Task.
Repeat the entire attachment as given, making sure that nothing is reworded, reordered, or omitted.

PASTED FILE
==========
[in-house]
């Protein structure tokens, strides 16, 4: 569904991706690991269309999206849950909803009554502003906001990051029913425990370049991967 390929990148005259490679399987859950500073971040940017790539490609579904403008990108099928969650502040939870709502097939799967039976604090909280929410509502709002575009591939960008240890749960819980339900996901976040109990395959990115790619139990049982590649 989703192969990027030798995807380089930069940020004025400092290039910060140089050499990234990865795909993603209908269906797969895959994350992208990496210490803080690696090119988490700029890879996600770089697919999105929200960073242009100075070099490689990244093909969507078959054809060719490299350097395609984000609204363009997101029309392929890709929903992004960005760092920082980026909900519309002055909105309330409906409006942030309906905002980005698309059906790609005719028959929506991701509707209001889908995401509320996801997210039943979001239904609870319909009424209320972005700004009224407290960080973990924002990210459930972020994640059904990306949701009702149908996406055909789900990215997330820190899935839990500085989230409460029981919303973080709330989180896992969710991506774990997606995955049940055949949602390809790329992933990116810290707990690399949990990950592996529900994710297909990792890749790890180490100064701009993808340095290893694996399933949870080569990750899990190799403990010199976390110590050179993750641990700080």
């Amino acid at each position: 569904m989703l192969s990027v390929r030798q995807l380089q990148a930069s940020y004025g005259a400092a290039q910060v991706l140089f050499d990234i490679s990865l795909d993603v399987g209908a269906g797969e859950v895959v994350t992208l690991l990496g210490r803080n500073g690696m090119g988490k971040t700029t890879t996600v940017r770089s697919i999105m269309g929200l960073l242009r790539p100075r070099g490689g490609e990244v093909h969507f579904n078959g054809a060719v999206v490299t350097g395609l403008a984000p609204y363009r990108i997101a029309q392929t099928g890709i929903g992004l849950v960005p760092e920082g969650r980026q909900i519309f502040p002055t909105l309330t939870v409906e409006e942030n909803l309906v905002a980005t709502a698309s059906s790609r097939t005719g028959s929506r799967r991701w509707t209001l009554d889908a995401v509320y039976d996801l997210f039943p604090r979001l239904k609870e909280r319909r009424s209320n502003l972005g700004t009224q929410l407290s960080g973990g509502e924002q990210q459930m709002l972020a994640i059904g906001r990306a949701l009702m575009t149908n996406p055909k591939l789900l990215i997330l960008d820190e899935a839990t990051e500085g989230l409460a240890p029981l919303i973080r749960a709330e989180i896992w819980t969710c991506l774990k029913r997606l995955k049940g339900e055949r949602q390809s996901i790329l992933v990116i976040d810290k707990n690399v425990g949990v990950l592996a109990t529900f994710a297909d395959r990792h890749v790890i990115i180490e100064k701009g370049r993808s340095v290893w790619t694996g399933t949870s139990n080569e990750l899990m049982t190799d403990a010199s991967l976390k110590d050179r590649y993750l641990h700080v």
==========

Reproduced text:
[in-house]
């Protein structure tokens, strides 16, 4: 569904991706690991269309999206849950909803009554502003906001990051029913425990370049991967 390929990148005259490679399987859950500073971040940017790539490609579904403008990108099928969650502040939870709502097939799967039976604090909280929410509502709002575009591939960008240890749960819980339900996901976040109990395959990115790619139990049982590649 989703192969990027030798995807380089930069940020004025400092290039910060140089050499990234990865795909993603209908269906797969895959994350992208990496210490803080690696090119988490700029890879996600770089697919999105929200960073242009100075070099490689990244093909969507078959054809060719490299350097395609984000609204363009997101029309392929890709929903992004960005760092920082980026909900519309002055909105309330409906409006942030309906905002980005698309059906790609005719028959929506991701509707209001889908995401509320996801997210039943979001239904609870319909009424209320972005700004009224407290960080973990924002990210459930972020994640059904990306949701009702149908996406055909789900990215997330820190899935839990500085989230409460029981919303973080709330989180896992969710991506774990997606995955049940055949949602390809790329992933990116810290707990690399949990990950592996529900994710297909990792890749790890180490100064701009993808340095290893694996399933949870080569990750899990190799403990010199976390110590050179993750641990700080």
């Amino acid at each position: 569904m989703l192969s990027v390929r030798q995807l380089q990148a930069s940020y004025g005259a400092a290039q910060v991706l140089f050499d990234i490679s990865l795909d993603v399987g209908a269906g797969e859950v895959v994350t992208l690991l990496g210490r803080n500073g690696m090119g988490k971040t700029t890879t996600v940017r770089s697919i999105m269309g929200l960073l242009r790539p100075r070099g490689g490609e990244v093909h969507f579904n078959g054809a060719v999206v490299t350097g395609l403008a984000p609204y363009r990108i997101a029309q392929t099928g890709i929903g992004l849950v960005p760092e920082g969650r980026q909900i519309f502040p002055t909105l309330t939870v409906e409006e942030n909803l309906v905002a980005t709502a698309s059906s790609r097939t005719g028959s929506r799967r991701w509707t209001l009554d889908a995401v509320y039976d996801l997210f039943p604090r979001l239904k609870e909280r319909r009424s209320n502003l972005g700004t009224q929410l407290s960080g973990g509502e924002q990210q459930m709002l972020a994640i059904g906001r990306a949701l009702m575009t149908n996406p055909k591939l789900l990215i997330l960008d820190e899935a839990t990051e500085g989230l409460a240890p029981l919303i973080r749960a709330e989180i896992w819980t969710c991506l774990k029913r997606l995955k049940g339900e055949r949602q390809s996901i790329l992933v990116i976040d810290k707990n690399v425990g949990v990950l592996a109990t529900f994710a297909d395959r990792h890749v790890i990115i180490e100064k701009g370049r993808s340095v290893w790619t694996g399933t949870s139990n080569e990750l899990m049982t190799d403990a010199s991967l976390k110590d050179r590649y993750l641990h700080v």